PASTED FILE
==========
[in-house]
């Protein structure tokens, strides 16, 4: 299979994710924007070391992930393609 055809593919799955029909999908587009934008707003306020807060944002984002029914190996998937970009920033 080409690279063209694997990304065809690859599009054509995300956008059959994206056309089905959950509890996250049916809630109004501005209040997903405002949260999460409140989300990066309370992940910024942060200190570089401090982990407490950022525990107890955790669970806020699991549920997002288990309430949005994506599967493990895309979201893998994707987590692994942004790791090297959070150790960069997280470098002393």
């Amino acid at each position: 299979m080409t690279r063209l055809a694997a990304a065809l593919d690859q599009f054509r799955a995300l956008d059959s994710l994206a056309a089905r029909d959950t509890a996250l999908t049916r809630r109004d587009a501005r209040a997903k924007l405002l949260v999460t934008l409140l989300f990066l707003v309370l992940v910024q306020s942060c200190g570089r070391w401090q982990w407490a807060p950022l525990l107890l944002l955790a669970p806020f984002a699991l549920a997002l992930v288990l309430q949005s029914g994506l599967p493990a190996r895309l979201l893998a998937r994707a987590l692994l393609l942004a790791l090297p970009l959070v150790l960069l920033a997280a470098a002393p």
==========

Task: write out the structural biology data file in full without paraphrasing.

[in-house]
């Protein structure tokens, strides 16, 4: 299979994710924007070391992930393609 055809593919799955029909999908587009934008707003306020807060944002984002029914190996998937970009920033 080409690279063209694997990304065809690859599009054509995300956008059959994206056309089905959950509890996250049916809630109004501005209040997903405002949260999460409140989300990066309370992940910024942060200190570089401090982990407490950022525990107890955790669970806020699991549920997002288990309430949005994506599967493990895309979201893998994707987590692994942004790791090297959070150790960069997280470098002393």
């Amino acid at each position: 299979m080409t690279r063209l055809a694997a990304a065809l593919d690859q599009f054509r799955a995300l956008d059959s994710l994206a056309a089905r029909d959950t509890a996250l999908t049916r809630r109004d587009a501005r209040a997903k924007l405002l949260v999460t934008l409140l989300f990066l707003v309370l992940v910024q306020s942060c200190g570089r070391w401090q982990w407490a807060p950022l525990l107890l944002l955790a669970p806020f984002a699991l549920a997002l992930v288990l309430q949005s029914g994506l599967p493990a190996r895309l979201l893998a998937r994707a987590l692994l393609l942004a790791l090297p970009l959070v150790l960069l920033a997280a470098a002393p």